Zach Braff’s Going in Style is a film that’s built upon little more than the reputations, talents and charms of its cast of well-respected leads, Morgan Freeman, Michael Caine and Alan Arkin. It’s enough on its own to make this remake of Martin Brest’s film of the same name (which starred George Burns, Art Carney and Lee Strasberg) passable — though wholly forgettable — entertainment. The cast (which also includes Ann-Margaret as Arkin’s love interest) is professional and charming enough that they could give just about any movie a modicum of entertainment value, which they certainly do here. Unfortunately, this is a movie that lacks ambition, as Going in Style sets a low bar for itself, never wanting to be more than perfectly fine.
The film has a sheen of topicality, as our three leads play noble retirees whose pensions are about to disappear from the steel mill they worked at for years. Plus, Joe’s (Caine’s) mortgage is out of control, Wille (Freeman) needs an organ transplant, and Albert (Arkin) is already on the verge of homelessness. Awash in sob stories and moral certitude, the trio decide to solve their various problems by robbing a bank and — because the film is generally toothless — only keeping what’s owed of their pensions and donating the rest to charity.
Going in Style‘s sole concern is goofy laughs, something that keeps the movie from having anything resembling true weightiness. There’s the possibility of ideas here, obviously — class consciousness, the lonesomeness and abandonment of aging — but the entire film is too flippant to ever approach these topics. Or maybe the fear was making the movie heavier than it needs to be, which is a valid concern since so many movies forget to be fun. But Going in Style also isn’t very entertaining on its own either, being a bit on the simple side, too often falling back on slapstick and a loud, frantic style of humor. The film shies away from anything resembling nuance, a disappointing turn for director Braff. As much as I disliked his Wish I Was Here (2014), there was at least an attempt at creativity and thought. Going in Style is pure work-for-hire schlock, but the kind of material a filmmaker a bit less resigned could’ve done something with.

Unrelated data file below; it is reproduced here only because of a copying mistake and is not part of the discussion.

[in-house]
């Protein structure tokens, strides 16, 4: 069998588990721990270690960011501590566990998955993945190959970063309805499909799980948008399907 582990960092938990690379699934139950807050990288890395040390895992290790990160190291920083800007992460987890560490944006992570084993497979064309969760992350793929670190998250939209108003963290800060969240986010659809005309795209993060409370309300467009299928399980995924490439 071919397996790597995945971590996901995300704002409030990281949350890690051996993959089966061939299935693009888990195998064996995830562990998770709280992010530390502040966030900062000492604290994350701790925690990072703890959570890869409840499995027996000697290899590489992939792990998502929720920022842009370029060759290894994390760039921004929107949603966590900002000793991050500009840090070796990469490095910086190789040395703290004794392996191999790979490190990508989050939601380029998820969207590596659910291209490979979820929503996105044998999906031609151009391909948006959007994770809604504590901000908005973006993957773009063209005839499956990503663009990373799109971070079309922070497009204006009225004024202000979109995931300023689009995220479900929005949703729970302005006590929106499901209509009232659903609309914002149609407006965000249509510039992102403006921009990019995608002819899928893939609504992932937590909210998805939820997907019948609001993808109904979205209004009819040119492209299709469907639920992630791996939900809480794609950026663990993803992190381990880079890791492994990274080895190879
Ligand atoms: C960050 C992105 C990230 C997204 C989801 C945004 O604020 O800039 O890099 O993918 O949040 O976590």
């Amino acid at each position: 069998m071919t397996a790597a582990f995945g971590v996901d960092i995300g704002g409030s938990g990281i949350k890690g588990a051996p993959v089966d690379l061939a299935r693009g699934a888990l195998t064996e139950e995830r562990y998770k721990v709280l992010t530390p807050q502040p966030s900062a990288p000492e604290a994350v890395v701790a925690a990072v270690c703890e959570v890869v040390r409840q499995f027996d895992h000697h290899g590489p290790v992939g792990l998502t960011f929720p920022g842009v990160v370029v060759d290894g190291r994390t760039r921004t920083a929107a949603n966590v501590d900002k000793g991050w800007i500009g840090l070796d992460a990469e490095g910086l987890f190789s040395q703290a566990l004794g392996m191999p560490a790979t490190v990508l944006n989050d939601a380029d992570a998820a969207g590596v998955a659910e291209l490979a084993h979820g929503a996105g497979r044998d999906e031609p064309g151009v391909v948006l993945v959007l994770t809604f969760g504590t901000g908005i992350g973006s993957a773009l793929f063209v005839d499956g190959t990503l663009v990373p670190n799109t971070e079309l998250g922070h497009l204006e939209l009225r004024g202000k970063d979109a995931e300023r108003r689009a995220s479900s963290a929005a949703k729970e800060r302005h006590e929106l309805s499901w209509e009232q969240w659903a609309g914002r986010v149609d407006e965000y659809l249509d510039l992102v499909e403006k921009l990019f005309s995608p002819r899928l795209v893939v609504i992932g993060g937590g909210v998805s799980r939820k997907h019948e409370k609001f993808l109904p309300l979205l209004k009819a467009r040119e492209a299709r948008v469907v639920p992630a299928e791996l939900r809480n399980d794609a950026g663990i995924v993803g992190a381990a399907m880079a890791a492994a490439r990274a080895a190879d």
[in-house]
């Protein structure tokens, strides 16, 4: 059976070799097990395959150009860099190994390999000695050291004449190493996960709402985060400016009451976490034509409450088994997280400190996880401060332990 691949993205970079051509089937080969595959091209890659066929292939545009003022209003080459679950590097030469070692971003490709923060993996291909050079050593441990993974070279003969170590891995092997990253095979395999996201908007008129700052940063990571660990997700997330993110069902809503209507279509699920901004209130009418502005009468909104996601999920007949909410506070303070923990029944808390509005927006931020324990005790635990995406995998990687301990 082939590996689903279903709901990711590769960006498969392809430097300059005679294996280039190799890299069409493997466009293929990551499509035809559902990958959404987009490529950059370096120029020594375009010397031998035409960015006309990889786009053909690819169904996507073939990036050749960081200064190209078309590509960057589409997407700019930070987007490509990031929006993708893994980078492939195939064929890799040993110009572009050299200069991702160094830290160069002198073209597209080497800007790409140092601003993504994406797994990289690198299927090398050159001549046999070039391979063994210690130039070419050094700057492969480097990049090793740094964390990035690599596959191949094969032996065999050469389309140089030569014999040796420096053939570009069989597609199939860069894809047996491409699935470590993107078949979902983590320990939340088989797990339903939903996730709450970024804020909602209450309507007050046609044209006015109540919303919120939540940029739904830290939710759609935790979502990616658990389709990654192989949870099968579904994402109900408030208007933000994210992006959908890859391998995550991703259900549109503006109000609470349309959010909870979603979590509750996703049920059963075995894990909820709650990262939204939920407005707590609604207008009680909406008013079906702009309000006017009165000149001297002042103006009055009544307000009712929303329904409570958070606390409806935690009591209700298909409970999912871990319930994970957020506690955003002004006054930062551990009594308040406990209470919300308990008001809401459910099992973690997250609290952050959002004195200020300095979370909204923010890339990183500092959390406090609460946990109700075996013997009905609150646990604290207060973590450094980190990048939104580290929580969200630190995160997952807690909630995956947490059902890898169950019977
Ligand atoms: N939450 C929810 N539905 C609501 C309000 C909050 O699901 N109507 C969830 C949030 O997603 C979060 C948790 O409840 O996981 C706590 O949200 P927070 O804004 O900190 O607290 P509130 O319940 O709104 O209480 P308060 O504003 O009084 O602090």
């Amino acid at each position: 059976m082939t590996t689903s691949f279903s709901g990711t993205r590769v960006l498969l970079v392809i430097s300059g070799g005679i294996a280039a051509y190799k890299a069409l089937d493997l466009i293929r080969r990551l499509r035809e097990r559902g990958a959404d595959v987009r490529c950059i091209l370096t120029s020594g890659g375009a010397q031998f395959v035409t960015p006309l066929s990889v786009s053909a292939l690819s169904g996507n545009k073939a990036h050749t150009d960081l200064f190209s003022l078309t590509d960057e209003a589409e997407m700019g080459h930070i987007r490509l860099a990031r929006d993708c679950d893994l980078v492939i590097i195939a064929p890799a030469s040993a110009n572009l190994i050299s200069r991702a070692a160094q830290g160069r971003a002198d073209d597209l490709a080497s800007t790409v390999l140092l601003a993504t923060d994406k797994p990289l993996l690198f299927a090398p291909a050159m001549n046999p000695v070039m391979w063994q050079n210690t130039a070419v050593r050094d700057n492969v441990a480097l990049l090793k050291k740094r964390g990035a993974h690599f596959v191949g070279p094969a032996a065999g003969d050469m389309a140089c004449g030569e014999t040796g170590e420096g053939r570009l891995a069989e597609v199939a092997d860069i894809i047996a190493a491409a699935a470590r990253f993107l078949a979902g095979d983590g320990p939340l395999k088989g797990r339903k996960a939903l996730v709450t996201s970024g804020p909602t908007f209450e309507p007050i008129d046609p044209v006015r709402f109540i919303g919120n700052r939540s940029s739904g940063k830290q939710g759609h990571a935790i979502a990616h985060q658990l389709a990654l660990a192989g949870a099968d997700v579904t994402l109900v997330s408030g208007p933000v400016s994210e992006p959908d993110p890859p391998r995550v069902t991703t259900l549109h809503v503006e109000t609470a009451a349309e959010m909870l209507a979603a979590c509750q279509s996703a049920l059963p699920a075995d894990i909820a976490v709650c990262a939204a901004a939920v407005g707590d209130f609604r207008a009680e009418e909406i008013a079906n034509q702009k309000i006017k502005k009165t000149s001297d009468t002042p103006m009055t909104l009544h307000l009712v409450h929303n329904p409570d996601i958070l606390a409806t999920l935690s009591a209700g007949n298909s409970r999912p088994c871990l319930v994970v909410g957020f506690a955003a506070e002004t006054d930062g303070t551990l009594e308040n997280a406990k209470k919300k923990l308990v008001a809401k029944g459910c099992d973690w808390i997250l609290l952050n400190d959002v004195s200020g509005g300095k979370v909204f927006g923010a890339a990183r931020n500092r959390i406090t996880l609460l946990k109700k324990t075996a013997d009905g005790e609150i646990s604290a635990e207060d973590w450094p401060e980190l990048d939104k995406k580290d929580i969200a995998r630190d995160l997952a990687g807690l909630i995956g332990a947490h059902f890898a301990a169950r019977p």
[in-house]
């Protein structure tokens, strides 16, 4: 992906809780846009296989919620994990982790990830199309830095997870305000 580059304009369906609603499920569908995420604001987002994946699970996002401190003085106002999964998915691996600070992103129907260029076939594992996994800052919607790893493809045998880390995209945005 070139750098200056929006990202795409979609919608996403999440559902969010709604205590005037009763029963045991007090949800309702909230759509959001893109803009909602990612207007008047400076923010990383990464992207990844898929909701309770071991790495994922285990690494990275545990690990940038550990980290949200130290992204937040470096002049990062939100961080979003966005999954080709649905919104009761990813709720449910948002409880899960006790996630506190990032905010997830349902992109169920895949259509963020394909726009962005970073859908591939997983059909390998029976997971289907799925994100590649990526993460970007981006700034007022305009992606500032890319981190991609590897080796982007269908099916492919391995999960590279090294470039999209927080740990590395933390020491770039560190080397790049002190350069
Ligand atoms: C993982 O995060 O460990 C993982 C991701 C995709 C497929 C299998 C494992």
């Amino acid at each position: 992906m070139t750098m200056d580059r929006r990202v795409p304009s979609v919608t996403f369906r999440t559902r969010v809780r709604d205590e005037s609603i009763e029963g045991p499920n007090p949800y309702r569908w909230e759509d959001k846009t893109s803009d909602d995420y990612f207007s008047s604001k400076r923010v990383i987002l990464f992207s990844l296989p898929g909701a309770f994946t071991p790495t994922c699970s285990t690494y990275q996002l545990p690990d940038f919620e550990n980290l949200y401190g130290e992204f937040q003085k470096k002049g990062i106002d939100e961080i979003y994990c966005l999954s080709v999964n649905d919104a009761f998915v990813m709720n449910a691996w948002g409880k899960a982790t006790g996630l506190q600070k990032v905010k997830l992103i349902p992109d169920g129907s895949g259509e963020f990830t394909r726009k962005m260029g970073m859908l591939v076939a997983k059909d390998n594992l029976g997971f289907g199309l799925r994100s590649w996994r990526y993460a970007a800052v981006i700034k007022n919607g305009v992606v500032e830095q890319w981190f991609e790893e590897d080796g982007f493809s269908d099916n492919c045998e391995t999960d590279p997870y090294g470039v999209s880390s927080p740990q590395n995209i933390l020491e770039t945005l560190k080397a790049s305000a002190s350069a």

This is, in the end, pure pap, a cold fact that keeps the film from being anything more than disposable and ephemeral. With its underpinnings of everyman woes, the movie is played far too broadly to have any true power. There’s only ever silliness when there at least needs to be a modicum of intelligence. The only plus is a cast of actors who could pull off these roles in their sleep — and almost do. It’s the kind of thing where everyone deserves a bit better, honestly, including the audience. Rated PG-13 for drug content, language and some suggestive material. Now Playing at AMC Classic River Hills, Carolina Cinemark, Epic of Hendersonville, Regal Biltmore Grande.